Why startups fail and how you can avoid it

While most startups aspire to be the next multinational company that sweeps the headlines, many fail on their journey. To increase your startup’s success meter, we’ve listed out some of the top blunders startups do that steer them off the right path – so you can avoid them, and scale up!

"What do you need to start a business? Three simple things: know your product better than anyone, know your customer, and have a burning desire to succeed." 

Founder of Wendy's, Dave Thomas 

#1 Ignoring the market

The top reason startups fail according to CB Insights analysis is the lack of market demand for their product or service. Some startups offer grand solutions that have no need in the market, assuming that customers will appear – out of nowhere. 

The internet grew at an unprecedented speed, and some companies were able to ride that wave – catering to a customer segment that never existed – while some joined the movement too late.

Major shifts in markets such as the internet revolution don’t occur often; hence, it’s vital for startups to conduct thorough market research before they launch or build on their product. By doing this, entrepreneurs can expect a real market opportunity. 

Great ideas do not succeed in isolation – they succeed because they solve pain points for their customers. 

#2 Ideas without action plans

Brilliant ideas can be looking us straight in the eye; however, startups that have brilliant ideas can only succeed if they plan ahead. As an aspiring entrepreneur, you can set up a 5-year and 10-year plan, which clearly outlines that there is a possibility for your business to scale. 

Good business models account for all primary functions, from finance to marketing, and help entrepreneurs remain on the right path – even when operations get hectic.  

These models don’t only encompass internal relations, it also gathers an overview of how the startup will get investments, receive training on pitching to investors, find the right mentorship or help from successors, and conduct a strategy that identifies the startup’s goals and mission.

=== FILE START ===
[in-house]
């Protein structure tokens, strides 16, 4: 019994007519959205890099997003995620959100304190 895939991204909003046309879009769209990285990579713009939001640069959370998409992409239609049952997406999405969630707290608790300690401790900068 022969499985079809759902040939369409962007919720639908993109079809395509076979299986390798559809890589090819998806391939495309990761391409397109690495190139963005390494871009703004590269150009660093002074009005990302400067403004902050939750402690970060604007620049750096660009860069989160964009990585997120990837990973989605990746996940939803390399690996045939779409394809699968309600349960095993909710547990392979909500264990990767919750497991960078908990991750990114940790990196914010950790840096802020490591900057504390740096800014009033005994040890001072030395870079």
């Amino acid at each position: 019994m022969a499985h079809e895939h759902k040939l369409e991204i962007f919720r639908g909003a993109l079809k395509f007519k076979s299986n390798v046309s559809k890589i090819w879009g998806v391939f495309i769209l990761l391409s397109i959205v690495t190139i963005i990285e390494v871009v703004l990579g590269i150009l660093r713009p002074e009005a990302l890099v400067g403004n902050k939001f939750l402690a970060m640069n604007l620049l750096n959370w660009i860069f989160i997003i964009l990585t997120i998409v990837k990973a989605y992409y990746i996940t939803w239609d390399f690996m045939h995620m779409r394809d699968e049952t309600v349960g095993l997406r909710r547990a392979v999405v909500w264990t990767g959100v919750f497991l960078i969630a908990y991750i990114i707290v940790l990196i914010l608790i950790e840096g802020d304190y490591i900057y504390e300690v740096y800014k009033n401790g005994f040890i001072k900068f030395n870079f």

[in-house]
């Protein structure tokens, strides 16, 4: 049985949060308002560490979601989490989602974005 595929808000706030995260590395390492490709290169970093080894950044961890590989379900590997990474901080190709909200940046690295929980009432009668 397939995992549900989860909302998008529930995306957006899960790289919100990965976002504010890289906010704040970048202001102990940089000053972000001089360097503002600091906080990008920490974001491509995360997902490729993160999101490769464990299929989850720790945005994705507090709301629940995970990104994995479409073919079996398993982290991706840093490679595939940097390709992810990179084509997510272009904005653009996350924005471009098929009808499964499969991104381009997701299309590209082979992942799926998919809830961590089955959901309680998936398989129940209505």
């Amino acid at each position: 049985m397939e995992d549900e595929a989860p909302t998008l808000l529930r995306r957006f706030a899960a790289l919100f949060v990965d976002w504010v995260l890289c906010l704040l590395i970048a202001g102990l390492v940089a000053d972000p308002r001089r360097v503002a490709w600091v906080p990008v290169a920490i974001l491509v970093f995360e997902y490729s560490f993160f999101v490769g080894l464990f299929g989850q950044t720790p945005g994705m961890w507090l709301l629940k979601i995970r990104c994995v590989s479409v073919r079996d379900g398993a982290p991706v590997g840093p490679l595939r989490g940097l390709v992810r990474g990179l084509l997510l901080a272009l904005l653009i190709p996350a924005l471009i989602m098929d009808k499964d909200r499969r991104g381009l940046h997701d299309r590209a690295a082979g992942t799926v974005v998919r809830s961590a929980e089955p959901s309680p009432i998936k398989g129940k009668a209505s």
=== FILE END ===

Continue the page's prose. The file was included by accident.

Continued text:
Successful startups are scalable and have a set plan for operations. 

#3 Scaling too quickly 

When building a startup, much like building a house, patience is key. A startup’s concrete must be durable and established before it decides to scale, simply because too much can happen too fast.

Here’s how startups can scale: 

  1. Thoroughly research your target audience
  2. Establish your startup’s goals
  3. Get feedback after launching a demo
  4. Improve your product/service based on feedback
  5. Begin marketing your startup
  6. Maintain customers
  7. Scale

“You fall down 100 times, you get up 100 times, you learn 100 lessons” 

Professional Boxer, Mike Tyson

The mindset of a successful entrepreneur

Flexibility distinguishes startups from large corporations that are holding on to a top-down organizational structure. The 21st century’s global market demands quick results, actions, and reactions; hence, it demands flexibility.  

To keep room for innovation and allow space for ideas to grow, entrepreneurs should maintain open communication within their organizational structure.

“The question I ask myself almost every day is, ‘Am I doing the most important thing I could be doing?’” -- Mark Zuckerberg.” 

Below are the 3 key components that drive successful startups:

  1. Listen attentively. Entrepreneurs should actively listen to their industry, and fully comprehend how their product is offering value to the market. 
  2. Process realistically. Passion is remarkable when mixed with analytical skills and reality; by reflecting on your product’s offerings and pilot feedback, you can make more informed decisions. 
  3. Execute without limits. After outlining realistic expectations, you are now free to execute ideas without boundaries. Even if you are met with challenges, you can get assistance from a mentor, and do it again.

Listening to the market, building a detailed action plan and choosing the right time scale are all factors that can determine the success of a startup. 


[1] CB Insights, The Top 20 Reasons Startups Fail, February 2018